Dragon appears as a faint dot just below the Earth's limb in this view from the International Space Station early Thursday. Image Credit: NASA TV
The SpaceX Dragon wrapped up a successful "fly under" of the International Space Station Space early Thursday.
The freighter sailed 1.5 miles below the six-person orbiting science lab just before 7:30 a.m., EDT, before swinging out in a loop that will take Dragon in front, above and eventually well behind the station.
The unpiloted Dragon will return to the station early Friday, if all goes well, propelling itself close enough for station astronauts Don Pettit, Andre Kuipers and Joe Acaba to grapple it with Canadarm2, a 58-foot long robot arm. The capture is scheduled for shortly after 8 a.m., EDT.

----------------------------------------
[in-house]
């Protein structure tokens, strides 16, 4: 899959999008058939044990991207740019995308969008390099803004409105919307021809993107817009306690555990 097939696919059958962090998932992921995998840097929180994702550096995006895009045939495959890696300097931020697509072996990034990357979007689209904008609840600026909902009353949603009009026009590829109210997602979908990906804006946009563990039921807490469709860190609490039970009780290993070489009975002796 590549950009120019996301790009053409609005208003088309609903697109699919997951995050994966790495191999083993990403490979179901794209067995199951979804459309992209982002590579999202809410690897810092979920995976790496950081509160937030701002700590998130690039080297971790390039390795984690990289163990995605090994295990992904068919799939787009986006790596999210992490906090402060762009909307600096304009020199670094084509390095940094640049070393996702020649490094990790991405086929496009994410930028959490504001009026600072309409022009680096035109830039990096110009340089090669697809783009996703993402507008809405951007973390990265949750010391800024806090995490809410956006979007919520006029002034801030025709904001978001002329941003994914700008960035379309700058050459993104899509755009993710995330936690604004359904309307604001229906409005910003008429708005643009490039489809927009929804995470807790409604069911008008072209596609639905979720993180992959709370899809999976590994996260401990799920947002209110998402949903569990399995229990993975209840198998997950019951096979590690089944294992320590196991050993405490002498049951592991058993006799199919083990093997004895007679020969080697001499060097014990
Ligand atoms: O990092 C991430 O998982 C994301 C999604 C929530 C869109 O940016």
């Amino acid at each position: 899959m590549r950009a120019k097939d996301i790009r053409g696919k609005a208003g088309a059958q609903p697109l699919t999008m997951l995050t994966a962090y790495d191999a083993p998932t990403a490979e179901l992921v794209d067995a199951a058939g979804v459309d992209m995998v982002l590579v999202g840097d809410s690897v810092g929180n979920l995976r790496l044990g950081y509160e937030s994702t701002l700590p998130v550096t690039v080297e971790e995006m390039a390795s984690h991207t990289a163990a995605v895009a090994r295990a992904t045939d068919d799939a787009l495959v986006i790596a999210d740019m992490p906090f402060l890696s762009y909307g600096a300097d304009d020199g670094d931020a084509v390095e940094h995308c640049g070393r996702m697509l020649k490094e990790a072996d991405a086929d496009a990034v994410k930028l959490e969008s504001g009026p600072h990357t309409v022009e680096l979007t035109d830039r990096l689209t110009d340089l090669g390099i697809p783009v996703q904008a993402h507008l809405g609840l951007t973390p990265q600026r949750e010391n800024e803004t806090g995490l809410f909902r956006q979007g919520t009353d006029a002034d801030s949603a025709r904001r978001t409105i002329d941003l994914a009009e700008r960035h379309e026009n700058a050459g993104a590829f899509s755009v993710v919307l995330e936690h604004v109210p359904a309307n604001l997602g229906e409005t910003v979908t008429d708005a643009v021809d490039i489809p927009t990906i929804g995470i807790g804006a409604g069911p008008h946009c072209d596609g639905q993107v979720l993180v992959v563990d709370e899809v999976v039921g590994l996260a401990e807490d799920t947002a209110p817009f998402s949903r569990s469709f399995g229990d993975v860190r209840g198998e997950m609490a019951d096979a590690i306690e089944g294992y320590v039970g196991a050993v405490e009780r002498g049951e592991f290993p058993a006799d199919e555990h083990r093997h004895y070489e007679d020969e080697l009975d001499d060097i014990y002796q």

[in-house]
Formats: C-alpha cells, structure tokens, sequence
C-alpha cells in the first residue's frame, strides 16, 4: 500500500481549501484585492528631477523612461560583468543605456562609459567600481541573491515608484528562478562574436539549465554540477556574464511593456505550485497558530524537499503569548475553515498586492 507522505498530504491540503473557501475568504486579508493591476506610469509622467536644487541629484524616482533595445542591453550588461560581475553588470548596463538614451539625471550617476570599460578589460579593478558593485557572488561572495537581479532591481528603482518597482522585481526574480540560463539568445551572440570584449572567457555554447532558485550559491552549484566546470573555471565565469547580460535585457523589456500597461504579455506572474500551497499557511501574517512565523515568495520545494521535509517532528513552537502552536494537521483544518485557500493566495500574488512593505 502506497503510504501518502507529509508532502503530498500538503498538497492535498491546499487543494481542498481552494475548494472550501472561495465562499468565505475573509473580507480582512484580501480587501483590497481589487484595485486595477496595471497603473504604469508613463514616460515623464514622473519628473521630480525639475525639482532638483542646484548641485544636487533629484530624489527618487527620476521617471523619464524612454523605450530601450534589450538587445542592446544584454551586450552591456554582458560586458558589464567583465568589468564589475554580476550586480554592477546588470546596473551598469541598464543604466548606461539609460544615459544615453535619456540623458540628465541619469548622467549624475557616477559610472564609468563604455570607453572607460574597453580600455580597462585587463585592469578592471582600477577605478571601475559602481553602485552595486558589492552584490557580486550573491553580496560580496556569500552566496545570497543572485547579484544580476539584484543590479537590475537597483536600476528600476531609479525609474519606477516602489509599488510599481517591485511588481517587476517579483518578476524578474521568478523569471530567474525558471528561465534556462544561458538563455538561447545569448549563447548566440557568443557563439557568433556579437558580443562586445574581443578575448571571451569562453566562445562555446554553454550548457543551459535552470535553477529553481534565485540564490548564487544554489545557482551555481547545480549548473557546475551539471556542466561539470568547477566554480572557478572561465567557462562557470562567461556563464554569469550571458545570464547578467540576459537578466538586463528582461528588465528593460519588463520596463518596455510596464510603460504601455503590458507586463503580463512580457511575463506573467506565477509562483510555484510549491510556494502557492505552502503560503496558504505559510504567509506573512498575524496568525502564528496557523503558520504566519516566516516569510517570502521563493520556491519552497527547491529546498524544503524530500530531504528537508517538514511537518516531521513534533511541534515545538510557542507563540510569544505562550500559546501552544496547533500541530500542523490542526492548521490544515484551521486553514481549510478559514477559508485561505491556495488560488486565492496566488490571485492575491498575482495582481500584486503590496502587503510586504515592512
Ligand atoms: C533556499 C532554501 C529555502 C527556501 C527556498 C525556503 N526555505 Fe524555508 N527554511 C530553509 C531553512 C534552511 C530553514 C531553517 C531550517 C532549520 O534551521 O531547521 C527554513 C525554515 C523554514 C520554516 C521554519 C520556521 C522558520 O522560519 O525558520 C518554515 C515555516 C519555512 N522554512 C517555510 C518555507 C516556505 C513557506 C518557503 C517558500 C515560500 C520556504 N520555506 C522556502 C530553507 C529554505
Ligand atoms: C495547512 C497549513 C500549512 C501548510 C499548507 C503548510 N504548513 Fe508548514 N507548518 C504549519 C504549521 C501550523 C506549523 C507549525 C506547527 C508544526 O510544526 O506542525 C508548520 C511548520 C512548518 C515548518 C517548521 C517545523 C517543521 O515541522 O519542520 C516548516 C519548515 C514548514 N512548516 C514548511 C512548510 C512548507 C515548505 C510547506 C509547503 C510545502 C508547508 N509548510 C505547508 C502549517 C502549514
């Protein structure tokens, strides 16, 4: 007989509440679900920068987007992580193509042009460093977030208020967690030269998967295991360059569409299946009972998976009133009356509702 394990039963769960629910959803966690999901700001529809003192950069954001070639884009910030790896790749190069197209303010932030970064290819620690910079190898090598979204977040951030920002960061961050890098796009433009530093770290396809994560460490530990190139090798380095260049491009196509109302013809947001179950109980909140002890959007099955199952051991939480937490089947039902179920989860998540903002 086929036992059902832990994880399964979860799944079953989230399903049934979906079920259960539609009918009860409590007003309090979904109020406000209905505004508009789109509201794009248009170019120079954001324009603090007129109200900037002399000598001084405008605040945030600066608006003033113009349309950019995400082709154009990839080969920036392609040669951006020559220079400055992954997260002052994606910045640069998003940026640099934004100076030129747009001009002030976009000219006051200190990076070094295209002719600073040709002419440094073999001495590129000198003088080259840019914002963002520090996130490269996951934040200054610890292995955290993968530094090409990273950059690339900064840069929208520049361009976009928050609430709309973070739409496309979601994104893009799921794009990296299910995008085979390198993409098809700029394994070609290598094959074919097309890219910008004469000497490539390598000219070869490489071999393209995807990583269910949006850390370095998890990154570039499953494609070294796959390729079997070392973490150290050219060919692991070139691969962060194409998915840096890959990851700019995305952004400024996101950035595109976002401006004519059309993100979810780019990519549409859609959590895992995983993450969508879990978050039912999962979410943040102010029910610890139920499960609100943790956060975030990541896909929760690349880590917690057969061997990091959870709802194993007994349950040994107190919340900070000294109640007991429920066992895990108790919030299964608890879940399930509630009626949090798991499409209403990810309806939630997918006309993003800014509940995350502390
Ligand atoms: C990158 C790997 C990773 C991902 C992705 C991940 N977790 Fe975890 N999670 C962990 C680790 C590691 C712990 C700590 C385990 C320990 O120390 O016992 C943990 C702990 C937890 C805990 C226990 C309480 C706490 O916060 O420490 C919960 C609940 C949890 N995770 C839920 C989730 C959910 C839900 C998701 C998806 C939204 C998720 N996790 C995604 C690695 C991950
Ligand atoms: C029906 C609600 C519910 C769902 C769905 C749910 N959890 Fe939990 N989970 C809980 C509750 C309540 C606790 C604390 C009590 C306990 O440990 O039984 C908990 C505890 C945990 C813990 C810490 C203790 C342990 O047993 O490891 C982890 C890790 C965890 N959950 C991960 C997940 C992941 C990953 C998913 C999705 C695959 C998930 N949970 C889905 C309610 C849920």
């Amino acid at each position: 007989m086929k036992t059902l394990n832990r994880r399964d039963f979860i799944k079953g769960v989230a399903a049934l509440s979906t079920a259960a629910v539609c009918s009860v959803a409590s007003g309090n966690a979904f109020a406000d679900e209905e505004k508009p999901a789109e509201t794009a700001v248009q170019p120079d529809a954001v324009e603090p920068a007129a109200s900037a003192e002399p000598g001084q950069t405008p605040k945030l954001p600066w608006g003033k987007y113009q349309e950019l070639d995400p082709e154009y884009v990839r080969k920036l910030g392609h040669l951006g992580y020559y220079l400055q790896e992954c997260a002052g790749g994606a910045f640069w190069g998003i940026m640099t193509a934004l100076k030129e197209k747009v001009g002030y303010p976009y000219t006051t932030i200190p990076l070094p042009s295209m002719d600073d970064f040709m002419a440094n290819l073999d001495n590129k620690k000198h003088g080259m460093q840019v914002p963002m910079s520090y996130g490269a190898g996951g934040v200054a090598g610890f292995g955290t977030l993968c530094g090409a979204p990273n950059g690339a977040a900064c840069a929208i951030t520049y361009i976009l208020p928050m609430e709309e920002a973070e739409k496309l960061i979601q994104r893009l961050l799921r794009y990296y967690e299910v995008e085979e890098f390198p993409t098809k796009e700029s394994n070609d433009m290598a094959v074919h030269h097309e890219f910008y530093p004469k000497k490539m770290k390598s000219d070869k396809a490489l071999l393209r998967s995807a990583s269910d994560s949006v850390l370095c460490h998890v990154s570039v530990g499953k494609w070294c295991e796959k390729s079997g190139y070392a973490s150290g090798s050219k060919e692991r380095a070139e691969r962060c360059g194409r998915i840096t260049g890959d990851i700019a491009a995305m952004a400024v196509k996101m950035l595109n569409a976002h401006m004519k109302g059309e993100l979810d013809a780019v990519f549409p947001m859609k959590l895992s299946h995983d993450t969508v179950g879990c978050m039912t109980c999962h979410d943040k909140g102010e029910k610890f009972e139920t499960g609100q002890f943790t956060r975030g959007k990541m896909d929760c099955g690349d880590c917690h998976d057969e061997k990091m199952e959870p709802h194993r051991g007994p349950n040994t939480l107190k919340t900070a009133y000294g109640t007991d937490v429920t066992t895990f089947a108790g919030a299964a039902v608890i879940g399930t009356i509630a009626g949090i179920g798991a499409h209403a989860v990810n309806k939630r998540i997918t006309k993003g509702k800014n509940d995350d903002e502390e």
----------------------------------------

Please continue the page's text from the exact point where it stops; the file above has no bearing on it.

The "track and capture" would lead to a scheduled berthing of Dragon to the station's U. S. segment just after 11 a.m, EDT.
During Thursday's "fly under," the station and Dragon established a crucial relative GPS link, assuring flight control teams the spacecraft can maneuver safely in relation to one another. The station astronauts also established a UHF link that allowed them to command a Dragon strobe light.
The strobe assures the safety of the station, demonstrating Pettit and his colleagues can command the capsule to pause in its approach to the outpost or even fly away if there is a collision threat.
If all goes well, the astronauts plan to open Dragon on Saturday, retrieving food, computer equipment and other supplies.
The capsule would remain docked until May 31. After departing, Dragon will re-enter the Earth's atmosphere, splashing down in the Pacific Ocean off the southern California coast just before noon, EDT.
SpaceX teams will be prepared to recover the reusable spacecraft and its return cargo -- about 1,400 pounds of research equipment, station hardware and space suit gear.